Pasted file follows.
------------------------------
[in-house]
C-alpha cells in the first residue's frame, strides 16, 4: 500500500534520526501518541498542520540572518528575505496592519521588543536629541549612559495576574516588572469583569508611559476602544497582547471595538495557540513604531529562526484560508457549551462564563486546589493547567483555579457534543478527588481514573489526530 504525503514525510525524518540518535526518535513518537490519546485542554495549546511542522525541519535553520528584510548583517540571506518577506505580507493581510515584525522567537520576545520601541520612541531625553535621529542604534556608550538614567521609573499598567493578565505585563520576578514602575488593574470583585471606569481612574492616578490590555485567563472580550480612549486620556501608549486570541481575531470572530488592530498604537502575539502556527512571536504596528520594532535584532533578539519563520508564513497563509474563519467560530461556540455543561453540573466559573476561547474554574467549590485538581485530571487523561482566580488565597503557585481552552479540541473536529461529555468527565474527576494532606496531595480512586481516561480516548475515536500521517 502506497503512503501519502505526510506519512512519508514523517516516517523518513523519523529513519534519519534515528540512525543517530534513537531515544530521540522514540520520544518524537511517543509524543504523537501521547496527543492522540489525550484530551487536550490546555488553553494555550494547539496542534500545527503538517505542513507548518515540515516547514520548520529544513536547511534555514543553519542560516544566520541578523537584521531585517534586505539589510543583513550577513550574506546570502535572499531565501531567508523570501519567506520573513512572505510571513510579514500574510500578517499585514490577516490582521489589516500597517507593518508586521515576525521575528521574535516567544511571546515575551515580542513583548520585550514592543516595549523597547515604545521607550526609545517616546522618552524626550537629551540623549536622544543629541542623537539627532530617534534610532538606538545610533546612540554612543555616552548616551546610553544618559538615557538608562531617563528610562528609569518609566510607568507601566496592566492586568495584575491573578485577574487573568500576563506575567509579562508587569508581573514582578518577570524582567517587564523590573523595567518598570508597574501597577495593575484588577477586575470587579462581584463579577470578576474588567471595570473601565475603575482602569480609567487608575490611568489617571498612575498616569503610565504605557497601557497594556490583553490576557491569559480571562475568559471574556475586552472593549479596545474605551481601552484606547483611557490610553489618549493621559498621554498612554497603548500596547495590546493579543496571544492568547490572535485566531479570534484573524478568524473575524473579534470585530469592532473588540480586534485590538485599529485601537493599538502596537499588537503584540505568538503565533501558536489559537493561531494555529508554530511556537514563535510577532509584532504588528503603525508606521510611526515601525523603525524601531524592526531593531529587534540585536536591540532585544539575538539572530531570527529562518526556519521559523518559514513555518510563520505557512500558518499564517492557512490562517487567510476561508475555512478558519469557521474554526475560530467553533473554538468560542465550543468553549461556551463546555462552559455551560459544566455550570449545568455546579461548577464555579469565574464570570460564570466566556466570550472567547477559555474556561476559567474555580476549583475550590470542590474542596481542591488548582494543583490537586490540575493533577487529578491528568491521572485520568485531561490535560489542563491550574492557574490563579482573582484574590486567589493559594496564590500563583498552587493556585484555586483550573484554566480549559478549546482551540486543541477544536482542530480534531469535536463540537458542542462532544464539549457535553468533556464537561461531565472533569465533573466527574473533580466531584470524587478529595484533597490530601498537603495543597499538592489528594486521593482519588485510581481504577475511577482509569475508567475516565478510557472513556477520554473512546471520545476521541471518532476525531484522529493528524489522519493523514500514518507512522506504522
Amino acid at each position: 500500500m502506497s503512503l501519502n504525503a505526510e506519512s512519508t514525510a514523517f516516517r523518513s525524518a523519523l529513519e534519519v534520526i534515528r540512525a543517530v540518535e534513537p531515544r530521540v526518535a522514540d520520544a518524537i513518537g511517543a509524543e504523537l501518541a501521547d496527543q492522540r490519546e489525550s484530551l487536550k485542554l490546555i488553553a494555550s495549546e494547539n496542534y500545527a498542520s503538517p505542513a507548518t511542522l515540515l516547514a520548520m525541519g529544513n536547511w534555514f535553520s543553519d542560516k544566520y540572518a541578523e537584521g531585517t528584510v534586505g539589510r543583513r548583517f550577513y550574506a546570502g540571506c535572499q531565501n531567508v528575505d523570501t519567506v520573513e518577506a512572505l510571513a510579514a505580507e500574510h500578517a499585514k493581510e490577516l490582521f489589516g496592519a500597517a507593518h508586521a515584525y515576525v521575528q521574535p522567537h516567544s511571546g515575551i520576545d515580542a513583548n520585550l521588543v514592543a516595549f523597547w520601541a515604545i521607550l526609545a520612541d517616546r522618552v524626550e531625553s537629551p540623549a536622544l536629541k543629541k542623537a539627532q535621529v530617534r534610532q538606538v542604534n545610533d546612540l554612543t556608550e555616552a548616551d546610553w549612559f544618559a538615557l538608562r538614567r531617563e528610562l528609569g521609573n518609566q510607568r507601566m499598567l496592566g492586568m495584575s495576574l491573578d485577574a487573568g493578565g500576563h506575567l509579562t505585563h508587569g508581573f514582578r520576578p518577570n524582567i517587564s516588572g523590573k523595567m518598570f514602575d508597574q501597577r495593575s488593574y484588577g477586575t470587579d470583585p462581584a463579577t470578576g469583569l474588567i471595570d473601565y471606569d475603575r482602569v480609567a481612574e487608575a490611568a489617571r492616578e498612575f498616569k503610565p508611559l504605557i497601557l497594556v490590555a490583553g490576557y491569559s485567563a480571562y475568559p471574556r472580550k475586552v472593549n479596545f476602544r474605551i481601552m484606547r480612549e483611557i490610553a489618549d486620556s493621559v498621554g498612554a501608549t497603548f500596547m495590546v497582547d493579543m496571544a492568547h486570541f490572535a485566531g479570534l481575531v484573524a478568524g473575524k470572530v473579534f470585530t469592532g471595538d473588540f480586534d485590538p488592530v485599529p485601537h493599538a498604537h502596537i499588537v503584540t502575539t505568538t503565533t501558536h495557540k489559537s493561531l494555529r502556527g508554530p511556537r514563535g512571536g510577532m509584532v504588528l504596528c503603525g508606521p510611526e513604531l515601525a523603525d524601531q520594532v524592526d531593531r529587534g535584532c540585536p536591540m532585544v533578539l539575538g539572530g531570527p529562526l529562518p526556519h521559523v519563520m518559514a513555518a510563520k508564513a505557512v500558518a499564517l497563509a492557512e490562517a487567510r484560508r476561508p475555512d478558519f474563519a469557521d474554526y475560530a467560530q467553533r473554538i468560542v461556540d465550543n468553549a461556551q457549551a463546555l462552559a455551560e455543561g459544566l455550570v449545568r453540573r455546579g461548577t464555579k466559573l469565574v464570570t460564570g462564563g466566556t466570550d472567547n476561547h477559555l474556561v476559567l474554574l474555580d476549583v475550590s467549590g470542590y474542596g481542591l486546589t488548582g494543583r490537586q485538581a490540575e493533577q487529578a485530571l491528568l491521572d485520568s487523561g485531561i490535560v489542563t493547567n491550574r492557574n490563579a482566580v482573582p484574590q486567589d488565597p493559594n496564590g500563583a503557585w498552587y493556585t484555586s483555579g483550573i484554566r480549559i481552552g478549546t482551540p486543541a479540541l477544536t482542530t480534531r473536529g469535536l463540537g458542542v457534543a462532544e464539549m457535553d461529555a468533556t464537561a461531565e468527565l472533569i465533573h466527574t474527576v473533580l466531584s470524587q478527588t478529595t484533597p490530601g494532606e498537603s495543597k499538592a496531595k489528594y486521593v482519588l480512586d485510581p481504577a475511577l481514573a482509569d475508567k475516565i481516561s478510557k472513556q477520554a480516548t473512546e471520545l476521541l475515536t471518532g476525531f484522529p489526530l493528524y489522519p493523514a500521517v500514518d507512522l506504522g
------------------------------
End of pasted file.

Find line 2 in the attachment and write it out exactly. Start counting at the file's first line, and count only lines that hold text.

C-alpha cells in the first residue's frame, strides 16, 4: 500500500534520526501518541498542520540572518528575505496592519521588543536629541549612559495576574516588572469583569508611559476602544497582547471595538495557540513604531529562526484560508457549551462564563486546589493547567483555579457534543478527588481514573489526530 504525503514525510525524518540518535526518535513518537490519546485542554495549546511542522525541519535553520528584510548583517540571506518577506505580507493581510515584525522567537520576545520601541520612541531625553535621529542604534556608550538614567521609573499598567493578565505585563520576578514602575488593574470583585471606569481612574492616578490590555485567563472580550480612549486620556501608549486570541481575531470572530488592530498604537502575539502556527512571536504596528520594532535584532533578539519563520508564513497563509474563519467560530461556540455543561453540573466559573476561547474554574467549590485538581485530571487523561482566580488565597503557585481552552479540541473536529461529555468527565474527576494532606496531595480512586481516561480516548475515536500521517 502506497503512503501519502505526510506519512512519508514523517516516517523518513523519523529513519534519519534515528540512525543517530534513537531515544530521540522514540520520544518524537511517543509524543504523537501521547496527543492522540489525550484530551487536550490546555488553553494555550494547539496542534500545527503538517505542513507548518515540515516547514520548520529544513536547511534555514543553519542560516544566520541578523537584521531585517534586505539589510543583513550577513550574506546570502535572499531565501531567508523570501519567506520573513512572505510571513510579514500574510500578517499585514490577516490582521489589516500597517507593518508586521515576525521575528521574535516567544511571546515575551515580542513583548520585550514592543516595549523597547515604545521607550526609545517616546522618552524626550537629551540623549536622544543629541542623537539627532530617534534610532538606538545610533546612540554612543555616552548616551546610553544618559538615557538608562531617563528610562528609569518609566510607568507601566496592566492586568495584575491573578485577574487573568500576563506575567509579562508587569508581573514582578518577570524582567517587564523590573523595567518598570508597574501597577495593575484588577477586575470587579462581584463579577470578576474588567471595570473601565475603575482602569480609567487608575490611568489617571498612575498616569503610565504605557497601557497594556490583553490576557491569559480571562475568559471574556475586552472593549479596545474605551481601552484606547483611557490610553489618549493621559498621554498612554497603548500596547495590546493579543496571544492568547490572535485566531479570534484573524478568524473575524473579534470585530469592532473588540480586534485590538485599529485601537493599538502596537499588537503584540505568538503565533501558536489559537493561531494555529508554530511556537514563535510577532509584532504588528503603525508606521510611526515601525523603525524601531524592526531593531529587534540585536536591540532585544539575538539572530531570527529562518526556519521559523518559514513555518510563520505557512500558518499564517492557512490562517487567510476561508475555512478558519469557521474554526475560530467553533473554538468560542465550543468553549461556551463546555462552559455551560459544566455550570449545568455546579461548577464555579469565574464570570460564570466566556466570550472567547477559555474556561476559567474555580476549583475550590470542590474542596481542591488548582494543583490537586490540575493533577487529578491528568491521572485520568485531561490535560489542563491550574492557574490563579482573582484574590486567589493559594496564590500563583498552587493556585484555586483550573484554566480549559478549546482551540486543541477544536482542530480534531469535536463540537458542542462532544464539549457535553468533556464537561461531565472533569465533573466527574473533580466531584470524587478529595484533597490530601498537603495543597499538592489528594486521593482519588485510581481504577475511577482509569475508567475516565478510557472513556477520554473512546471520545476521541471518532476525531484522529493528524489522519493523514500514518507512522506504522